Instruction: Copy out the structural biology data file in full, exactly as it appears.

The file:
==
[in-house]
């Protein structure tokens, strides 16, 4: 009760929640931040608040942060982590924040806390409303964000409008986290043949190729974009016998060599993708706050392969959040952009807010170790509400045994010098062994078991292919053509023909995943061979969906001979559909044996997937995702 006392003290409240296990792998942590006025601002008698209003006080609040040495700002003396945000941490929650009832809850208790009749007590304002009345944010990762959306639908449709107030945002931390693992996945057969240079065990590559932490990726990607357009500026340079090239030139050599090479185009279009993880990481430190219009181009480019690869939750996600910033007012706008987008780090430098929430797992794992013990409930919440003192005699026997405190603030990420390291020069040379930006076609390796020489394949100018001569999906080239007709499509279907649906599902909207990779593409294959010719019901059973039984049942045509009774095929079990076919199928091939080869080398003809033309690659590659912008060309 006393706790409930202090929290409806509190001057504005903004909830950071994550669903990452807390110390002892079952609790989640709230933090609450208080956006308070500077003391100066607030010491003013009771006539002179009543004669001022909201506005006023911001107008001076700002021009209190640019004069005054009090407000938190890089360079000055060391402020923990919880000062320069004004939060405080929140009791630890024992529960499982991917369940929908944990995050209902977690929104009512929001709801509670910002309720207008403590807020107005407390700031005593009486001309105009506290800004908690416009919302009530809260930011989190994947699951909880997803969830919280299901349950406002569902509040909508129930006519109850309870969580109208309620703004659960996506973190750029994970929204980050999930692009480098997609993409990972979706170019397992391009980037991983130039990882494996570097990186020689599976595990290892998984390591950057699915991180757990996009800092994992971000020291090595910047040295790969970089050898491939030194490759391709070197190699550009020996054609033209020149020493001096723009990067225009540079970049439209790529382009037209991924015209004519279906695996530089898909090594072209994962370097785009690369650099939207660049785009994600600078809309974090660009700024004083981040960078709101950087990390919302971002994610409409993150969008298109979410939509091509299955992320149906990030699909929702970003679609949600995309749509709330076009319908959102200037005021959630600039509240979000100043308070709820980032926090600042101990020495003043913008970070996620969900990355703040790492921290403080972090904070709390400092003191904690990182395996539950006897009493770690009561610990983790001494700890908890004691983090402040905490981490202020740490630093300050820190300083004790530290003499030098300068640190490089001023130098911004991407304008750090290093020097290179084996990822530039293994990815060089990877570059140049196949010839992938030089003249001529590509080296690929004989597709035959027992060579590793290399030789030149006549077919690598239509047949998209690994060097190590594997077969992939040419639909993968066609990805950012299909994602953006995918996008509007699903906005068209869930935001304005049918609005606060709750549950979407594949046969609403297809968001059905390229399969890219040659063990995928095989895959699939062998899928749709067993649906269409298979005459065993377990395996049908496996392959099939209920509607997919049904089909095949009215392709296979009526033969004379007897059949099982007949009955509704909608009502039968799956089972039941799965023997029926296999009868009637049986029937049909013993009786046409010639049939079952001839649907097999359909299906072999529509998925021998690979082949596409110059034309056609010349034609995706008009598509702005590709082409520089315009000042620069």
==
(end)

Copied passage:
[in-house]
């Protein structure tokens, strides 16, 4: 009760929640931040608040942060982590924040806390409303964000409008986290043949190729974009016998060599993708706050392969959040952009807010170790509400045994010098062994078991292919053509023909995943061979969906001979559909044996997937995702 006392003290409240296990792998942590006025601002008698209003006080609040040495700002003396945000941490929650009832809850208790009749007590304002009345944010990762959306639908449709107030945002931390693992996945057969240079065990590559932490990726990607357009500026340079090239030139050599090479185009279009993880990481430190219009181009480019690869939750996600910033007012706008987008780090430098929430797992794992013990409930919440003192005699026997405190603030990420390291020069040379930006076609390796020489394949100018001569999906080239007709499509279907649906599902909207990779593409294959010719019901059973039984049942045509009774095929079990076919199928091939080869080398003809033309690659590659912008060309 006393706790409930202090929290409806509190001057504005903004909830950071994550669903990452807390110390002892079952609790989640709230933090609450208080956006308070500077003391100066607030010491003013009771006539002179009543004669001022909201506005006023911001107008001076700002021009209190640019004069005054009090407000938190890089360079000055060391402020923990919880000062320069004004939060405080929140009791630890024992529960499982991917369940929908944990995050209902977690929104009512929001709801509670910002309720207008403590807020107005407390700031005593009486001309105009506290800004908690416009919302009530809260930011989190994947699951909880997803969830919280299901349950406002569902509040909508129930006519109850309870969580109208309620703004659960996506973190750029994970929204980050999930692009480098997609993409990972979706170019397992391009980037991983130039990882494996570097990186020689599976595990290892998984390591950057699915991180757990996009800092994992971000020291090595910047040295790969970089050898491939030194490759391709070197190699550009020996054609033209020149020493001096723009990067225009540079970049439209790529382009037209991924015209004519279906695996530089898909090594072209994962370097785009690369650099939207660049785009994600600078809309974090660009700024004083981040960078709101950087990390919302971002994610409409993150969008298109979410939509091509299955992320149906990030699909929702970003679609949600995309749509709330076009319908959102200037005021959630600039509240979000100043308070709820980032926090600042101990020495003043913008970070996620969900990355703040790492921290403080972090904070709390400092003191904690990182395996539950006897009493770690009561610990983790001494700890908890004691983090402040905490981490202020740490630093300050820190300083004790530290003499030098300068640190490089001023130098911004991407304008750090290093020097290179084996990822530039293994990815060089990877570059140049196949010839992938030089003249001529590509080296690929004989597709035959027992060579590793290399030789030149006549077919690598239509047949998209690994060097190590594997077969992939040419639909993968066609990805950012299909994602953006995918996008509007699903906005068209869930935001304005049918609005606060709750549950979407594949046969609403297809968001059905390229399969890219040659063990995928095989895959699939062998899928749709067993649906269409298979005459065993377990395996049908496996392959099939209920509607997919049904089909095949009215392709296979009526033969004379007897059949099982007949009955509704909608009502039968799956089972039941799965023997029926296999009868009637049986029937049909013993009786046409010639049939079952001839649907097999359909299906072999529509998925021998690979082949596409110059034309056609010349034609995706008009598509702005590709082409520089315009000042620069």